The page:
The journey continues to Gigondas, a name that resonates deeply with wine enthusiasts worldwide thanks to its Cru status, religious history and Romanesque sites. This was the first of the Côtes du Rhône villages to earn Cru status in 1971. The storied streets of Gigondas lead to cozy restaurants that serve as gateways to local flavors and global acclaim, including L’Oustalet, which has earned a Michelin Green Star for its attention to environmental responsibility. A wander through town delivers preserved architecture and ancient plane trees that shade the squares and tidy streetscapes. Many domaines in the area offer tours and tastings, allowing you to experience the winemaking traditions and sample unique wines. The village is home to the Caveau du Gigondas, where over 100 Gigondas AOP wines are available to sample and purchase the classic and robust reds for which the Cru is famous.

View of the weekly Provencal market in the ancient city of Vaison-la-Romaine from Avenue du General De Gaulle. A fruit and vegetable stand is visible.
View of the weekly Provencal market in the ancient city of Vaison-la-Romaine / Getty Images


Vaison-la-Romaine is renowned for its rich ancient heritage, picturesque setting and vibrant cultural scene including a medieval old town and a Roman theater and ruins. The wine here is produced as Côtes du Rhône Villages Vaison-la-Romaine, one of the northernmost village-level wines, considered capable of growing southern-style Grenache and the traditional northern-style Syrah. This is one of the best places to arrive hungry and leave satisfied. “If you are here on a Tuesday, you should go to Vaison-la-Romaine’s famous farmers market,” says Ferran. This is considered one of the must-see fairs of the area, with a history dating back to the 1400s. In the summer vendors can top out at 450 or more. After a day of browsing, Ferran suggests a meal at what she considers to be the best restaurant in the region: Les Maisons du’O Le Bistro Panoramique. This is truly a treat, with a superb menu centered on local ingredients, paired with a breathtaking view of the Ouvèze River from the modern dining area.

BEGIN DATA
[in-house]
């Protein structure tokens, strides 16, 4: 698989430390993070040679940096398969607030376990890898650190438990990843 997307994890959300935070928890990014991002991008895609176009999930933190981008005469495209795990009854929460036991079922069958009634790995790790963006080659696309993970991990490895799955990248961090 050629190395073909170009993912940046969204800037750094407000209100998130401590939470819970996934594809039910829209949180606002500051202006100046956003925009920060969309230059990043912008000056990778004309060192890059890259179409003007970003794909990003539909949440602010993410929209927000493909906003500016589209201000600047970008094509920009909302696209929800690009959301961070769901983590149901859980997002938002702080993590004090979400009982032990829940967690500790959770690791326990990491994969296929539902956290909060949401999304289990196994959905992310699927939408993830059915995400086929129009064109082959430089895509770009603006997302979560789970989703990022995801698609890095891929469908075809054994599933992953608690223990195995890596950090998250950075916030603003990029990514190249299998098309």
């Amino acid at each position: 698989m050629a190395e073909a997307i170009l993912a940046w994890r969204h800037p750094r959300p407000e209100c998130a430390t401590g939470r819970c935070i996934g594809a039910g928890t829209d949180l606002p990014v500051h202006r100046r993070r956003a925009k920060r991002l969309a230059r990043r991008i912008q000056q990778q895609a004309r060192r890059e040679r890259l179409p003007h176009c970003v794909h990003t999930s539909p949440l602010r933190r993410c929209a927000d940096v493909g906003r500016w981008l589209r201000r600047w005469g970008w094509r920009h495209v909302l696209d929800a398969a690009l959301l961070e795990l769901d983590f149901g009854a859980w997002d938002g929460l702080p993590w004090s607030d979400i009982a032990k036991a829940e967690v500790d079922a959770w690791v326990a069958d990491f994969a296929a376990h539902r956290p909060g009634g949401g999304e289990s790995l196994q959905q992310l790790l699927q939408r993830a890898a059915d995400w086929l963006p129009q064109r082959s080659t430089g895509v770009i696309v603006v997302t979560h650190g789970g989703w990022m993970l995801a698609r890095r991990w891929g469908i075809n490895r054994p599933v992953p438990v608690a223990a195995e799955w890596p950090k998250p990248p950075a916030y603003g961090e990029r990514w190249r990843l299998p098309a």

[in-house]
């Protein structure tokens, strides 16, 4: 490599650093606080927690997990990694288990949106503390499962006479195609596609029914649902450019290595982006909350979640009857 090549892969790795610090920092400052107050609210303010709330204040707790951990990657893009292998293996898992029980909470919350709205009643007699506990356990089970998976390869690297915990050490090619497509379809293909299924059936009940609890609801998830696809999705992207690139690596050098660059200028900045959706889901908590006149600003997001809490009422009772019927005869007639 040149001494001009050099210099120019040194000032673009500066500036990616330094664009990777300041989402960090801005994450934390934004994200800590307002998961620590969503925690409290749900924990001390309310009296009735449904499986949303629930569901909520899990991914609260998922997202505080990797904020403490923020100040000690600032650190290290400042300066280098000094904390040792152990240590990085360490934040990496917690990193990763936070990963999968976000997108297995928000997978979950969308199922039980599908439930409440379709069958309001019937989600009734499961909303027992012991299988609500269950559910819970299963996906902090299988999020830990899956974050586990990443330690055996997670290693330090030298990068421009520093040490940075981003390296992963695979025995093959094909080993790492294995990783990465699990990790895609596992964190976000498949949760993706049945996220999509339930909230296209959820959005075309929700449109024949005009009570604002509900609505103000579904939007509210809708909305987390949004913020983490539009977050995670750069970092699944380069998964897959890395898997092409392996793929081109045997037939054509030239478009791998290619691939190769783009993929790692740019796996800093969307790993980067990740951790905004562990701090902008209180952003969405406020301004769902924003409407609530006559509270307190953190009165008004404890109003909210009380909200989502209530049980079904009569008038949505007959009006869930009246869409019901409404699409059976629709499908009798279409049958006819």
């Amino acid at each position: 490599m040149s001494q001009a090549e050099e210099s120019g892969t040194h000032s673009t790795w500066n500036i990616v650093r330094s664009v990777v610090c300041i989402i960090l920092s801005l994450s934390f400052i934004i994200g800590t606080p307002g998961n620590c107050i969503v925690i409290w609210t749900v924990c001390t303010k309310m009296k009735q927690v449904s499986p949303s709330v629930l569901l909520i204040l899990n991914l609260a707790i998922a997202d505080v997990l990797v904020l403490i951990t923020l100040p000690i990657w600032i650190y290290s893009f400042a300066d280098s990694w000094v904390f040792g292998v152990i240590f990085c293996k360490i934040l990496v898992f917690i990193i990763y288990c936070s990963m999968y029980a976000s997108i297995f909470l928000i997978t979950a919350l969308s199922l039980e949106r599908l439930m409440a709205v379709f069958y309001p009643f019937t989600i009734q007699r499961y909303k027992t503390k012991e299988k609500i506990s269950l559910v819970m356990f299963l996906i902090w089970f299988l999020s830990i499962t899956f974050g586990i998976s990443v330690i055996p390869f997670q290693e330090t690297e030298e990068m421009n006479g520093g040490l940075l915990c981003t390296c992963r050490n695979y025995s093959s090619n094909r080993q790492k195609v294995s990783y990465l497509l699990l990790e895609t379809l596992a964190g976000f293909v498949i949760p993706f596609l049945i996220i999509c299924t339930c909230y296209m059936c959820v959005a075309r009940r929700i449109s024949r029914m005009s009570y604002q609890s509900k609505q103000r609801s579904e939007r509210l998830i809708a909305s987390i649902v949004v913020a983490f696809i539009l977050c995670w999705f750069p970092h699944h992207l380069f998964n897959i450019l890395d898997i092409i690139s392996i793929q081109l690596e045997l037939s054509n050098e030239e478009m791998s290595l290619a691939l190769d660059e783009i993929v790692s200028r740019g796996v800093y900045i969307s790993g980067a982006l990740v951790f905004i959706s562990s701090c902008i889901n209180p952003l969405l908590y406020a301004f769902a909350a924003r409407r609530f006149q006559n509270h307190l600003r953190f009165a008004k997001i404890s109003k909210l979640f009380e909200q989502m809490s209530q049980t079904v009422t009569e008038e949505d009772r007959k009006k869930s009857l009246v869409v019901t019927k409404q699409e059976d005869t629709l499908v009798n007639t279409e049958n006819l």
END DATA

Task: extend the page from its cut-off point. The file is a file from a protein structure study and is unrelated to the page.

View of the village of Seguret, Provence
View of the village of Seguret, Provence / Getty Images


Bearing the title of “the most beautiful village in France,” Séguret is a medieval hilltop-hugging village with charm and history to spare. Its idyllic location is captivating—perched on a hillside, surrounded by vineyards, olive groves and landscapes covered in garrigue. Around Christmastime, a white-lit star is artfully hung over the village and appears to be magical from a distance. In fact, the village itself is nothing short of a spectacle with its narrow cobblestone streets and ancient stone architecture. To reach the nooks of Séguret, you’ll need to walk, but as you wander through the village, you’ll encounter charming squares, traditional fountains and petite gardens. Restaurant Le Mesclun is the ideal place to dine, perched on the town’s elevation. A table here provides panoramic views of Mont Ventoux in the distance and vineyards below, where the elegant and fresh Côtes du Rhône Villages Séguret wines are produced.

Land of the AOC Beaumes de Venise in summer
Land of the AOC Beaumes de Venise in summer / Image Courtesy of Thomas O’Brien

More Town To-Dos

Add to the enchantment of the trip by including one of the other hilltop towns of Vacqueyras, Beaumes-de-Venise or Sablet. Discover the circular layout of Vacqueyras, where a church with a bell tower stands at the center, and a botanical trail invites you to experience the fragrance of native flora. In Beaumes-de-Venise, ancient caves, feudal castle ruins and an olive mill paint a vivid picture of history and nature intertwined. And the pretty and perfect Sablet is a slice of medieval times with its 9th-century fortifications and fantastic views.

This article originally appeared in the December 2023 issue of Wine Enthusiast magazine. Click here to subscribe today!